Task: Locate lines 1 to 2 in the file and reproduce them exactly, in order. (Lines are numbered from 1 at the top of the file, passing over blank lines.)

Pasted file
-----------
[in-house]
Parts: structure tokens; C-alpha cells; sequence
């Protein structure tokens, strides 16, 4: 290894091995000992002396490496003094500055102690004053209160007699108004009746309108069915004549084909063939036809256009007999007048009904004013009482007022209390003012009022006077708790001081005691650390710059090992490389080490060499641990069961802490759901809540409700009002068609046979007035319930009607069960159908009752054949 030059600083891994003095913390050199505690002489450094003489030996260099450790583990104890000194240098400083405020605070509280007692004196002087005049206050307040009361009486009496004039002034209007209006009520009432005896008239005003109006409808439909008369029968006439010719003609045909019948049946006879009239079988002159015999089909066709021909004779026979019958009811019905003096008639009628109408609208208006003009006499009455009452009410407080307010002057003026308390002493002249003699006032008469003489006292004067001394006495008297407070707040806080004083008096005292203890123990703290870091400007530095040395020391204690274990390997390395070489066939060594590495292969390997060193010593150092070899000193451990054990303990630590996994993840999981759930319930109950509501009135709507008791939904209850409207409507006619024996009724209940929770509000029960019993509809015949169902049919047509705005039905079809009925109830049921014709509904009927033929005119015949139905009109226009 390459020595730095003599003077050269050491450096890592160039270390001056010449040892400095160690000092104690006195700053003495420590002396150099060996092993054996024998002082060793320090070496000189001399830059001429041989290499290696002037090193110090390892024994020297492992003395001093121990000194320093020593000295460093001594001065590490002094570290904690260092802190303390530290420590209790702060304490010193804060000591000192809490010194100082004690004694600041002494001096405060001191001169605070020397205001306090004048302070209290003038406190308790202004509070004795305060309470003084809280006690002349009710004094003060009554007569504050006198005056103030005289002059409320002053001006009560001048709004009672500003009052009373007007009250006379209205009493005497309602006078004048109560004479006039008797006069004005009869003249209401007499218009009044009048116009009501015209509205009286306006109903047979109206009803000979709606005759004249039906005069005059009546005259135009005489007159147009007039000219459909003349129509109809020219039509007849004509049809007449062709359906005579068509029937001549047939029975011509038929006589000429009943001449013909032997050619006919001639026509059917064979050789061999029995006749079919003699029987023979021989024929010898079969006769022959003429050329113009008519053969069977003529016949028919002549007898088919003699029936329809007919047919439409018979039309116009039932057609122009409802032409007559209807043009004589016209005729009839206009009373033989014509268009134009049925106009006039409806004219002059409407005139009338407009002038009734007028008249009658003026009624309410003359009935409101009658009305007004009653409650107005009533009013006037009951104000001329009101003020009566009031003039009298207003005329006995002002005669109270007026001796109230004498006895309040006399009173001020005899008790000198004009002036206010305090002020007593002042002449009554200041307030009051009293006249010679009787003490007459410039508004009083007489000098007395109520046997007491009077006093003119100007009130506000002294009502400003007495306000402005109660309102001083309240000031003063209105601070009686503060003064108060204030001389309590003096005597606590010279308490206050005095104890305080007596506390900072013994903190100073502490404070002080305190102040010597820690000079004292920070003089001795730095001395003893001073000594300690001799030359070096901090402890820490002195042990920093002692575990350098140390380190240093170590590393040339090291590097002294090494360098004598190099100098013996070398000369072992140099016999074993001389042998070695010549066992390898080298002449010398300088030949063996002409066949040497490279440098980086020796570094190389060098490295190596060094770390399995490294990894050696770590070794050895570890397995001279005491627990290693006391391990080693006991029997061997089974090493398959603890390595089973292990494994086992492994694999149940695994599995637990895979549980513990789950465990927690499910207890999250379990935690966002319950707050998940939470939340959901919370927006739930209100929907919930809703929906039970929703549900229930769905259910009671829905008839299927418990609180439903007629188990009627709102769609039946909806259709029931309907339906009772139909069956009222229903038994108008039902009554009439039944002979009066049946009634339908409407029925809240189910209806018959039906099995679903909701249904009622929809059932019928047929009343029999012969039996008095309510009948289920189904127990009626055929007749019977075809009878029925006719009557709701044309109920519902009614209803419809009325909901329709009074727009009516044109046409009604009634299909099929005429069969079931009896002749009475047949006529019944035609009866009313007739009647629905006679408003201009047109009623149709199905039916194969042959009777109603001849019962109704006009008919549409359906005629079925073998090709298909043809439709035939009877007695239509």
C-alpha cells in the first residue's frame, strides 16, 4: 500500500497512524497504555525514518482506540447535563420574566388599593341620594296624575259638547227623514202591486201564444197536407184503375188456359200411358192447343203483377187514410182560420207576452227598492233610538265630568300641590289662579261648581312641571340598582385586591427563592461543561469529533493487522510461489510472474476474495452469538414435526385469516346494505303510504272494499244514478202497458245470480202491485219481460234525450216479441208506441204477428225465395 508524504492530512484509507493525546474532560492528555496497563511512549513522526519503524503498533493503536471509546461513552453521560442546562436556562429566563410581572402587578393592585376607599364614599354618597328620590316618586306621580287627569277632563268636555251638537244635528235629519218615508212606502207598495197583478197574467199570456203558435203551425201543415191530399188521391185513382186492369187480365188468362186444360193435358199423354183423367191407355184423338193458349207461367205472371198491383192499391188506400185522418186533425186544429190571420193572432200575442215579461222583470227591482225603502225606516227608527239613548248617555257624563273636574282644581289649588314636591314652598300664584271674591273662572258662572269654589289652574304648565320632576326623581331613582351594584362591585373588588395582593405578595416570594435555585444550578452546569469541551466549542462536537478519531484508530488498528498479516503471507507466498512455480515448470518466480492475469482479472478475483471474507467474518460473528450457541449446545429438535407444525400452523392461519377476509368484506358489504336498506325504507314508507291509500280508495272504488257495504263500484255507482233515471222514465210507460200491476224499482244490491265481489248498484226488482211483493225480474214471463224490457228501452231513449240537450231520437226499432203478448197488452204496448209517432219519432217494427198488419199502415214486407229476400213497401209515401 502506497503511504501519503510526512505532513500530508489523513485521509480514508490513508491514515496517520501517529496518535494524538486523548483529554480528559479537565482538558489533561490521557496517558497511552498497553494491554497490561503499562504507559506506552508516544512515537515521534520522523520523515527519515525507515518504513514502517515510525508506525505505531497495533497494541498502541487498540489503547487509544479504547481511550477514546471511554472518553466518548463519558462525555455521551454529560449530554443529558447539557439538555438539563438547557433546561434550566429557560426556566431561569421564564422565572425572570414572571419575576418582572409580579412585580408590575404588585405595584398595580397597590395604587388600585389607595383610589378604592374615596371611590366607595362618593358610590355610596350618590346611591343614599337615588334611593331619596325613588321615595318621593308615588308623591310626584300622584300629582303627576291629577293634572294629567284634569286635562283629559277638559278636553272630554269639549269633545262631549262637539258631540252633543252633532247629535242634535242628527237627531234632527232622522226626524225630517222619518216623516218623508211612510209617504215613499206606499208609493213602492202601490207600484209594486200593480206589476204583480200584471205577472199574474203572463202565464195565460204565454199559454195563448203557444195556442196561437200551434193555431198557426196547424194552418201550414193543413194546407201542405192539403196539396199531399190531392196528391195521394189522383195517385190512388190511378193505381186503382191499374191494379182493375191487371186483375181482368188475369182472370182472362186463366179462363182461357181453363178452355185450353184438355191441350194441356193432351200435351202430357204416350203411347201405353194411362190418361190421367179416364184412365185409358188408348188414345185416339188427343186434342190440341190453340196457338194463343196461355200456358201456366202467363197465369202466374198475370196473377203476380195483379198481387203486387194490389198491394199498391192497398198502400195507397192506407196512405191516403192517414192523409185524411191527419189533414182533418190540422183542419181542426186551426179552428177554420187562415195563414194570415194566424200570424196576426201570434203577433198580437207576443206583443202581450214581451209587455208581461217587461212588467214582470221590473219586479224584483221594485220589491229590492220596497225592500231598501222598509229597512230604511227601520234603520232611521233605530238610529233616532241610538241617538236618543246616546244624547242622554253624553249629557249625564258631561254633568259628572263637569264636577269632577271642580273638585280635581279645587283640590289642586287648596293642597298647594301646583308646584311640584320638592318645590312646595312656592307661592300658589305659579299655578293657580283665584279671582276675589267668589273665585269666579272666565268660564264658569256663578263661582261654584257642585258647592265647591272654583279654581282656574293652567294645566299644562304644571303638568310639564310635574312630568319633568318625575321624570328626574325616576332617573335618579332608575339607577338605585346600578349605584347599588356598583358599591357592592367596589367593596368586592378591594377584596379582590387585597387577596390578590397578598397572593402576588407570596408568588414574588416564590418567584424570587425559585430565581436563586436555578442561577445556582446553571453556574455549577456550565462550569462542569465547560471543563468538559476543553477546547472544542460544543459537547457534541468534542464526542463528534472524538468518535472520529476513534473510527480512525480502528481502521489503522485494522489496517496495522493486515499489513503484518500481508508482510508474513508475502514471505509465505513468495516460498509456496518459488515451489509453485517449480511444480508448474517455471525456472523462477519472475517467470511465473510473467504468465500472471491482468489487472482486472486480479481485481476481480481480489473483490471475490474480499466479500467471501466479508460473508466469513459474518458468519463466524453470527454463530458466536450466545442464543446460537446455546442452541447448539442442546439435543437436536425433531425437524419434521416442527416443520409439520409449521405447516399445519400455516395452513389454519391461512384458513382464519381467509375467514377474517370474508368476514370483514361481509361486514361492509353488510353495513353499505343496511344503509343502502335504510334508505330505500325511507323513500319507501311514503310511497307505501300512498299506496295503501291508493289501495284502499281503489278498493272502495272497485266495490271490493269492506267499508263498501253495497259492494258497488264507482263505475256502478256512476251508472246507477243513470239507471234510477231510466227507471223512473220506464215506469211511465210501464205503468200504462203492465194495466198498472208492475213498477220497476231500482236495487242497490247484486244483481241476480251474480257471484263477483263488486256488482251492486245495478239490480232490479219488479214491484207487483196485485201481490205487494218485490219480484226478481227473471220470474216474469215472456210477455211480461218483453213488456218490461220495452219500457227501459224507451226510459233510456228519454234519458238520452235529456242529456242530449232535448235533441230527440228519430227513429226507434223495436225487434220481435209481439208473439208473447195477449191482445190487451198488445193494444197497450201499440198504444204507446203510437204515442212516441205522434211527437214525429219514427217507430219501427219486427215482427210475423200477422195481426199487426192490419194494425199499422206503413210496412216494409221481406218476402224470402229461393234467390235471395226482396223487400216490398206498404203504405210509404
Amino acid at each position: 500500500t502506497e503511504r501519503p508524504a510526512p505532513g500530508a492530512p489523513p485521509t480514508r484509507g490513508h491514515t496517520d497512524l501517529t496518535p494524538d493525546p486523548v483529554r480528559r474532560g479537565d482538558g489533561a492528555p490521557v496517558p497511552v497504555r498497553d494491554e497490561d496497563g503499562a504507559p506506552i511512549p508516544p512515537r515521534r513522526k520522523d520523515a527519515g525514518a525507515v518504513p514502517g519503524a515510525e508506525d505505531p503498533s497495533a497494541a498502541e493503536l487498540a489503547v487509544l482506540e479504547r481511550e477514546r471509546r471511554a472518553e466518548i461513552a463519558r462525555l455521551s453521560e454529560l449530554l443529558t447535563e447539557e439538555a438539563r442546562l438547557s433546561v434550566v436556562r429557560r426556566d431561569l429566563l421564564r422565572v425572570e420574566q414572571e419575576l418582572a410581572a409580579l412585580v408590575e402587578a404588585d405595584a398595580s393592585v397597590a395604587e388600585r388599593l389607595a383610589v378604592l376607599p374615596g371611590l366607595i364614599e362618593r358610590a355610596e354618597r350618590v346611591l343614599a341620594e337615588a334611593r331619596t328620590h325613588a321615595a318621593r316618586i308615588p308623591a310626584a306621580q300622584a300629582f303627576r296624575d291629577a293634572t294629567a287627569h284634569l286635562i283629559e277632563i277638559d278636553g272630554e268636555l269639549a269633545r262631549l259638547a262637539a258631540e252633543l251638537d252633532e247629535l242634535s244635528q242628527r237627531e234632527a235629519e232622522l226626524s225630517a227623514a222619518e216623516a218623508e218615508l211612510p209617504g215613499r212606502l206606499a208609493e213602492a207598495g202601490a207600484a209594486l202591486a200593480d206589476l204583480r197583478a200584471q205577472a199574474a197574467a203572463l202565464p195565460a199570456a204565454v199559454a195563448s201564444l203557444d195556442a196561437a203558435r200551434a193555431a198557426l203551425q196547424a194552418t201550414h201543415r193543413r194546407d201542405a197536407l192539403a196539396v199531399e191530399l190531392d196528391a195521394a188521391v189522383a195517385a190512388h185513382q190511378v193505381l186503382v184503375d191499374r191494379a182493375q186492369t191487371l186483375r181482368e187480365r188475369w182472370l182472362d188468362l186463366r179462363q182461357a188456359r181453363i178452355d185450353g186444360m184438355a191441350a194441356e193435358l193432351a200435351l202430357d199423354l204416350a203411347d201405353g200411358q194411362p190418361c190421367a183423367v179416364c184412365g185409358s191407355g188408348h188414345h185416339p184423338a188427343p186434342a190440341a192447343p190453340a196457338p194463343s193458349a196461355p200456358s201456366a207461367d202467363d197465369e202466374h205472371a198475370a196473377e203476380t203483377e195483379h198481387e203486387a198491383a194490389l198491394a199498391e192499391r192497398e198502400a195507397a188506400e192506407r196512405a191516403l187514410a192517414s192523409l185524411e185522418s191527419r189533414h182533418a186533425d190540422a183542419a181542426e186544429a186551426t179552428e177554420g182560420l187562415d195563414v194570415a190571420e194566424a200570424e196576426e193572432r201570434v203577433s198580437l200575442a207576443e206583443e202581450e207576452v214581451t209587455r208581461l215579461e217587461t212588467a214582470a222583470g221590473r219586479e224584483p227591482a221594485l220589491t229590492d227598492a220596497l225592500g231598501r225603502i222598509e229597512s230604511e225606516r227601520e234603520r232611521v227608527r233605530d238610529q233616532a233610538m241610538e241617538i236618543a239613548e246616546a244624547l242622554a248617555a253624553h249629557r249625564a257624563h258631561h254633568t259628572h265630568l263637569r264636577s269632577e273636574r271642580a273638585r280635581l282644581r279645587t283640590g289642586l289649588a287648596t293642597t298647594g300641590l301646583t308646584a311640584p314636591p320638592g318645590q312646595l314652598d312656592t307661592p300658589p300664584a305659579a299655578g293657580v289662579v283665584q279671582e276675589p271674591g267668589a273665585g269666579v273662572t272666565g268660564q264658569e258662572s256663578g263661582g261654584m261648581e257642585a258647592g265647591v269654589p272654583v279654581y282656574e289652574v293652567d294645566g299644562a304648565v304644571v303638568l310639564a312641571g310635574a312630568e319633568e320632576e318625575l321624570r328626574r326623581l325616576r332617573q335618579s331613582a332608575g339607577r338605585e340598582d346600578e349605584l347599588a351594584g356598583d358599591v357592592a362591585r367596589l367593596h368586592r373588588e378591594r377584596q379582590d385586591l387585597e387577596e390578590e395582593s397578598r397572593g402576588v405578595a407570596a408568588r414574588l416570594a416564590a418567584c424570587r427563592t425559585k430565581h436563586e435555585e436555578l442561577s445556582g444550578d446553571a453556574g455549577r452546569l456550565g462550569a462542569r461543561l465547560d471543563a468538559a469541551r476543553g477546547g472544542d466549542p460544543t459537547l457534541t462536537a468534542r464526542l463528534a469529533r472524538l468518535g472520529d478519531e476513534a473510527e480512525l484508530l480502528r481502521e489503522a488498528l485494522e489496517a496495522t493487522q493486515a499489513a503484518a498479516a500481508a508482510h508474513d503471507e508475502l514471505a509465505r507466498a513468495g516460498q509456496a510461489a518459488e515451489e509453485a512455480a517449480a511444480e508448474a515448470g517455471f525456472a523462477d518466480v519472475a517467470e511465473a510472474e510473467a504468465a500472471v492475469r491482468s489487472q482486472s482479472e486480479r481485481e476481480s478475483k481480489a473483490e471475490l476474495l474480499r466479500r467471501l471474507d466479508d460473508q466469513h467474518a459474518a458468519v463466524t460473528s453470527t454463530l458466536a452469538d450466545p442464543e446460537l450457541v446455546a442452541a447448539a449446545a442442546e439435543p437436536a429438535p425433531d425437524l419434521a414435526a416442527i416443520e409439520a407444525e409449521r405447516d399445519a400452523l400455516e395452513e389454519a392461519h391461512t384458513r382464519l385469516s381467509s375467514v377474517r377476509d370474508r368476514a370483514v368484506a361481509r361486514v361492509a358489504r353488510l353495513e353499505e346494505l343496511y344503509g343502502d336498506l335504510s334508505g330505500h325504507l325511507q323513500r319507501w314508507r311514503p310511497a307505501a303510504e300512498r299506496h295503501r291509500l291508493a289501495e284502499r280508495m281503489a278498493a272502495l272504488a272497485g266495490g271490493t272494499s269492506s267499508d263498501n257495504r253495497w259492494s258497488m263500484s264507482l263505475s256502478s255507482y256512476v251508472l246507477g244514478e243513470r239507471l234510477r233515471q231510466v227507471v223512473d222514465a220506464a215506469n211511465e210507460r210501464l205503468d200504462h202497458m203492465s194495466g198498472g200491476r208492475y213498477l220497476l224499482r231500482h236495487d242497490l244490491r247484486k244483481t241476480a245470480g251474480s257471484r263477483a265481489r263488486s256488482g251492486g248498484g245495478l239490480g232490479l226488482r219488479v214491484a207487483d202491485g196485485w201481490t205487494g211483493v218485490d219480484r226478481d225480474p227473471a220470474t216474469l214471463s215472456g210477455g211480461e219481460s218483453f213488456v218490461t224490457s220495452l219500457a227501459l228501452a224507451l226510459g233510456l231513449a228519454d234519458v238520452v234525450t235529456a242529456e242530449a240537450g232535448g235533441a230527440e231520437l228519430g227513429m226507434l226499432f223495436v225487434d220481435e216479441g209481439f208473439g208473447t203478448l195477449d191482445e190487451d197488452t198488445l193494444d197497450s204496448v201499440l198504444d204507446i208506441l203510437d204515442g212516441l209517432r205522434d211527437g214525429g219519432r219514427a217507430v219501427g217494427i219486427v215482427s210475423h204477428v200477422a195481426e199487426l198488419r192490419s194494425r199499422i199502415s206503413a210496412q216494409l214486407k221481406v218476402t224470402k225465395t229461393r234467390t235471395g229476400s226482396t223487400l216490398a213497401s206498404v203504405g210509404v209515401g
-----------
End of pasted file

[in-house]
Parts: structure tokens; C-alpha cells; sequence